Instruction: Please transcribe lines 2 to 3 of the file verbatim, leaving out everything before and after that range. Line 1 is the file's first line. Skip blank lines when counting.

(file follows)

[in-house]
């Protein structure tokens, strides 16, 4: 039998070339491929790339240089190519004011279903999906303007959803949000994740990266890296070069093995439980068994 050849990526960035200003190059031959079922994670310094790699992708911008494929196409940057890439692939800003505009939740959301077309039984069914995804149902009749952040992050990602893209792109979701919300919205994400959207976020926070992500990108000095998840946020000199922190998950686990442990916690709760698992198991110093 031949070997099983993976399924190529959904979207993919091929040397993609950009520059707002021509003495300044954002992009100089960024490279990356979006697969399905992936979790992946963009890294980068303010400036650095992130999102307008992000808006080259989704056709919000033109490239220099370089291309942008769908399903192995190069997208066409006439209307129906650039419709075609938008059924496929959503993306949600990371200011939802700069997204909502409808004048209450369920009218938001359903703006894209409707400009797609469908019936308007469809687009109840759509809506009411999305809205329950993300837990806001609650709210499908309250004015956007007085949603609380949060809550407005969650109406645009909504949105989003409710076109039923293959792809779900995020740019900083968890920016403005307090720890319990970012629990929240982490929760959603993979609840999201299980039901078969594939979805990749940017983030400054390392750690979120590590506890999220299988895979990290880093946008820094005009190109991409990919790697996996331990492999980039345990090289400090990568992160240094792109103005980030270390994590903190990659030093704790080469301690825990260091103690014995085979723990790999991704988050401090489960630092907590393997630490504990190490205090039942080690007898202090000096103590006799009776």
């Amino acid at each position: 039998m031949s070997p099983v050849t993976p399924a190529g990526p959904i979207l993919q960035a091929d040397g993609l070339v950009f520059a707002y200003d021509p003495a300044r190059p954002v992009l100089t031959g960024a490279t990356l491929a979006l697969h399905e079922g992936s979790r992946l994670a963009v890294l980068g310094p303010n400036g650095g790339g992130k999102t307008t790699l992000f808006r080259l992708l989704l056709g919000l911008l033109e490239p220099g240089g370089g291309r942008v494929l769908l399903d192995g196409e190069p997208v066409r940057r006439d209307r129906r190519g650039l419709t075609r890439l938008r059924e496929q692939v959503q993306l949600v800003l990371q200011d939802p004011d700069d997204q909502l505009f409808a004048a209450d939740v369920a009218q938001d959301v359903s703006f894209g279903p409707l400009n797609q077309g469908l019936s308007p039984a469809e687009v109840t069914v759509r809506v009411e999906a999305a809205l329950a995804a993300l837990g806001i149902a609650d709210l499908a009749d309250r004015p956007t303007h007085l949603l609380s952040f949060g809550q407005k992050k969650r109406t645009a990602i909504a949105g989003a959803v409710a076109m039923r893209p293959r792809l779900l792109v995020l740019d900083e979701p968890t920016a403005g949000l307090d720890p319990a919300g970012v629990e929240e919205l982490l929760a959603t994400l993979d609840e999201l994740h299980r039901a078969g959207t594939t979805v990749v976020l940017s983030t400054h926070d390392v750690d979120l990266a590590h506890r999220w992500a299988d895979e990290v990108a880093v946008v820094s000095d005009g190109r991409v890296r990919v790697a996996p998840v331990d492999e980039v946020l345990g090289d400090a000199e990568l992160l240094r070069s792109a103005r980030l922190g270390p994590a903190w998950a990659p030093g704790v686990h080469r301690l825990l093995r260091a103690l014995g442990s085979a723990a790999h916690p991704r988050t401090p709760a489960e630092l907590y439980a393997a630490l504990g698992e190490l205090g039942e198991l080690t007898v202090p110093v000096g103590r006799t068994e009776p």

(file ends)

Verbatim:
């Protein structure tokens, strides 16, 4: 039998070339491929790339240089190519004011279903999906303007959803949000994740990266890296070069093995439980068994 050849990526960035200003190059031959079922994670310094790699992708911008494929196409940057890439692939800003505009939740959301077309039984069914995804149902009749952040992050990602893209792109979701919300919205994400959207976020926070992500990108000095998840946020000199922190998950686990442990916690709760698992198991110093 031949070997099983993976399924190529959904979207993919091929040397993609950009520059707002021509003495300044954002992009100089960024490279990356979006697969399905992936979790992946963009890294980068303010400036650095992130999102307008992000808006080259989704056709919000033109490239220099370089291309942008769908399903192995190069997208066409006439209307129906650039419709075609938008059924496929959503993306949600990371200011939802700069997204909502409808004048209450369920009218938001359903703006894209409707400009797609469908019936308007469809687009109840759509809506009411999305809205329950993300837990806001609650709210499908309250004015956007007085949603609380949060809550407005969650109406645009909504949105989003409710076109039923293959792809779900995020740019900083968890920016403005307090720890319990970012629990929240982490929760959603993979609840999201299980039901078969594939979805990749940017983030400054390392750690979120590590506890999220299988895979990290880093946008820094005009190109991409990919790697996996331990492999980039345990090289400090990568992160240094792109103005980030270390994590903190990659030093704790080469301690825990260091103690014995085979723990790999991704988050401090489960630092907590393997630490504990190490205090039942080690007898202090000096103590006799009776």
């Amino acid at each position: 039998m031949s070997p099983v050849t993976p399924a190529g990526p959904i979207l993919q960035a091929d040397g993609l070339v950009f520059a707002y200003d021509p003495a300044r190059p954002v992009l100089t031959g960024a490279t990356l491929a979006l697969h399905e079922g992936s979790r992946l994670a963009v890294l980068g310094p303010n400036g650095g790339g992130k999102t307008t790699l992000f808006r080259l992708l989704l056709g919000l911008l033109e490239p220099g240089g370089g291309r942008v494929l769908l399903d192995g196409e190069p997208v066409r940057r006439d209307r129906r190519g650039l419709t075609r890439l938008r059924e496929q692939v959503q993306l949600v800003l990371q200011d939802p004011d700069d997204q909502l505009f409808a004048a209450d939740v369920a009218q938001d959301v359903s703006f894209g279903p409707l400009n797609q077309g469908l019936s308007p039984a469809e687009v109840t069914v759509r809506v009411e999906a999305a809205l329950a995804a993300l837990g806001i149902a609650d709210l499908a009749d309250r004015p956007t303007h007085l949603l609380s952040f949060g809550q407005k992050k969650r109406t645009a990602i909504a949105g989003a959803v409710a076109m039923r893209p293959r792809l779900l792109v995020l740019d900083e979701p968890t920016a403005g949000l307090d720890p319990a919300g970012v629990e929240e919205l982490l929760a959603t994400l993979d609840e999201l994740h299980r039901a078969g959207t594939t979805v990749v976020l940017s983030t400054h926070d390392v750690d979120l990266a590590h506890r999220w992500a299988d895979e990290v990108a880093v946008v820094s000095d005009g190109r991409v890296r990919v790697a996996p998840v331990d492999e980039v946020l345990g090289d400090a000199e990568l992160l240094r070069s792109a103005r980030l922190g270390p994590a903190w998950a990659p030093g704790v686990h080469r301690l825990l093995r260091a103690l014995g442990s085979a723990a790999h916690p991704r988050t401090p709760a489960e630092l907590y439980a393997a630490l504990g698992e190490l205090g039942e198991l080690t007898v202090p110093v000096g103590r006799t068994e009776p």